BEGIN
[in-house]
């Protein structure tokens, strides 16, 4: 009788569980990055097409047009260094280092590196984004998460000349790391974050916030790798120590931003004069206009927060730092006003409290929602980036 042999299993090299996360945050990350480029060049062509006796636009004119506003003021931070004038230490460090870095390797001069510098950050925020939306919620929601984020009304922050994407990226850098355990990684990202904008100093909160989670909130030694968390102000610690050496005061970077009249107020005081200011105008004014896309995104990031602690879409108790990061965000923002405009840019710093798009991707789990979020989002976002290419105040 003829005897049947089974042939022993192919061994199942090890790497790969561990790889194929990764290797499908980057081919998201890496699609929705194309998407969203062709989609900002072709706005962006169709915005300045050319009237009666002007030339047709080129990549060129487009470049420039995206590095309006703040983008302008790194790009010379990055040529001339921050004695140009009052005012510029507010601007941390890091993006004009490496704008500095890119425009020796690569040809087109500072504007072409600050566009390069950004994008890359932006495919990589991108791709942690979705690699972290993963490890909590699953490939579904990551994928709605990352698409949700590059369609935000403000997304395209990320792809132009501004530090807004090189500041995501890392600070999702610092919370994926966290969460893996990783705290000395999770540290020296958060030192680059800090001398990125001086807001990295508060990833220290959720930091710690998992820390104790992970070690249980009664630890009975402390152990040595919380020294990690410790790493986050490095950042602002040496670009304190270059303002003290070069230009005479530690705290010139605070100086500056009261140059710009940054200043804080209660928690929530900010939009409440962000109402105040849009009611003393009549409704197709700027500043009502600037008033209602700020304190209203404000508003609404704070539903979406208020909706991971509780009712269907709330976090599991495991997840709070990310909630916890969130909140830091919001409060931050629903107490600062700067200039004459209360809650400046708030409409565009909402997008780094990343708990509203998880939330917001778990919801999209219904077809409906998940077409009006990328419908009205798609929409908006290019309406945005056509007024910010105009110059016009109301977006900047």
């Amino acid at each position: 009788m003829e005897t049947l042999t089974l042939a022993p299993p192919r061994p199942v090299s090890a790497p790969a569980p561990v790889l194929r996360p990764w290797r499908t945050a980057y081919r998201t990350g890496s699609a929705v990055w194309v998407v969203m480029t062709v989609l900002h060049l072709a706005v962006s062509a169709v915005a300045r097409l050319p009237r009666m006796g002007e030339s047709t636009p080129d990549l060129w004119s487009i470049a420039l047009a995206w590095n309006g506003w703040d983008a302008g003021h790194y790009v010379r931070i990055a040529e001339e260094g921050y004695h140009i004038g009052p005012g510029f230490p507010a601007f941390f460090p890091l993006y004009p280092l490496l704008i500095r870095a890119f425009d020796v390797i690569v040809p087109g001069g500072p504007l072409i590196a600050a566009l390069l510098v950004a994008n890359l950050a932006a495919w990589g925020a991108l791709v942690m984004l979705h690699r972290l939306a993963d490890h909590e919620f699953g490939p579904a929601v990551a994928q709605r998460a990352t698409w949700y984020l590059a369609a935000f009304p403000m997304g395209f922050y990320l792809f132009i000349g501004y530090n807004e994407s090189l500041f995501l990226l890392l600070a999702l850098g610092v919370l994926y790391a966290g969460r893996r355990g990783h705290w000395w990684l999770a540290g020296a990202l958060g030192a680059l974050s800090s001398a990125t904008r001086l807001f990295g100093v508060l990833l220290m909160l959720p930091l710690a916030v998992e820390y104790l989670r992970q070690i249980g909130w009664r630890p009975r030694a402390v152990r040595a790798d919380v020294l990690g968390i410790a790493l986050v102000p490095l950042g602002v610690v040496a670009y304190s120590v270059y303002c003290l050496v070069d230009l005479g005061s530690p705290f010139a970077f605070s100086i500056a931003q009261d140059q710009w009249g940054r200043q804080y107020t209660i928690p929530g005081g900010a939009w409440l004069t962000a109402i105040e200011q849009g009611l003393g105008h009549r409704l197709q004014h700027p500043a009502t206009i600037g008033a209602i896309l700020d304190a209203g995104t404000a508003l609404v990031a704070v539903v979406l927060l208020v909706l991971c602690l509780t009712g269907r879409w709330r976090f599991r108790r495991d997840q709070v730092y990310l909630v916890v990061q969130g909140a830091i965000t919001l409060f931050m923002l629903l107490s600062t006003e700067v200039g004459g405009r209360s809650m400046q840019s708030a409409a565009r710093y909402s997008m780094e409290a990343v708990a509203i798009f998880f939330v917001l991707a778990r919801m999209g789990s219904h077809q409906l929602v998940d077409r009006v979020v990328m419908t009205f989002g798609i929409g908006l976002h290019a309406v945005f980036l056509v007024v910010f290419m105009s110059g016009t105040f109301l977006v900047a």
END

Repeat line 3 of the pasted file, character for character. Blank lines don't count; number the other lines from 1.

């Amino acid at each position: 009788m003829e005897t049947l042999t089974l042939a022993p299993p192919r061994p199942v090299s090890a790497p790969a569980p561990v790889l194929r996360p990764w290797r499908t945050a980057y081919r998201t990350g890496s699609a929705v990055w194309v998407v969203m480029t062709v989609l900002h060049l072709a706005v962006s062509a169709v915005a300045r097409l050319p009237r009666m006796g002007e030339s047709t636009p080129d990549l060129w004119s487009i470049a420039l047009a995206w590095n309006g506003w703040d983008a302008g003021h790194y790009v010379r931070i990055a040529e001339e260094g921050y004695h140009i004038g009052p005012g510029f230490p507010a601007f941390f460090p890091l993006y004009p280092l490496l704008i500095r870095a890119f425009d020796v390797i690569v040809p087109g001069g500072p504007l072409i590196a600050a566009l390069l510098v950004a994008n890359l950050a932006a495919w990589g925020a991108l791709v942690m984004l979705h690699r972290l939306a993963d490890h909590e919620f699953g490939p579904a929601v990551a994928q709605r998460a990352t698409w949700y984020l590059a369609a935000f009304p403000m997304g395209f922050y990320l792809f132009i000349g501004y530090n807004e994407s090189l500041f995501l990226l890392l600070a999702l850098g610092v919370l994926y790391a966290g969460r893996r355990g990783h705290w000395w990684l999770a540290g020296a990202l958060g030192a680059l974050s800090s001398a990125t904008r001086l807001f990295g100093v508060l990833l220290m909160l959720p930091l710690a916030v998992e820390y104790l989670r992970q070690i249980g909130w009664r630890p009975r030694a402390v152990r040595a790798d919380v020294l990690g968390i410790a790493l986050v102000p490095l950042g602002v610690v040496a670009y304190s120590v270059y303002c003290l050496v070069d230009l005479g005061s530690p705290f010139a970077f605070s100086i500056a931003q009261d140059q710009w009249g940054r200043q804080y107020t209660i928690p929530g005081g900010a939009w409440l004069t962000a109402i105040e200011q849009g009611l003393g105008h009549r409704l197709q004014h700027p500043a009502t206009i600037g008033a209602i896309l700020d304190a209203g995104t404000a508003l609404v990031a704070v539903v979406l927060l208020v909706l991971c602690l509780t009712g269907r879409w709330r976090f599991r108790r495991d997840q709070v730092y990310l909630v916890v990061q969130g909140a830091i965000t919001l409060f931050m923002l629903l107490s600062t006003e700067v200039g004459g405009r209360s809650m400046q840019s708030a409409a565009r710093y909402s997008m780094e409290a990343v708990a509203i798009f998880f939330v917001l991707a778990r919801m999209g789990s219904h077809q409906l929602v998940d077409r009006v979020v990328m419908t009205f989002g798609i929409g908006l976002h290019a309406v945005f980036l056509v007024v910010f290419m105009s110059g016009t105040f109301l977006v900047a």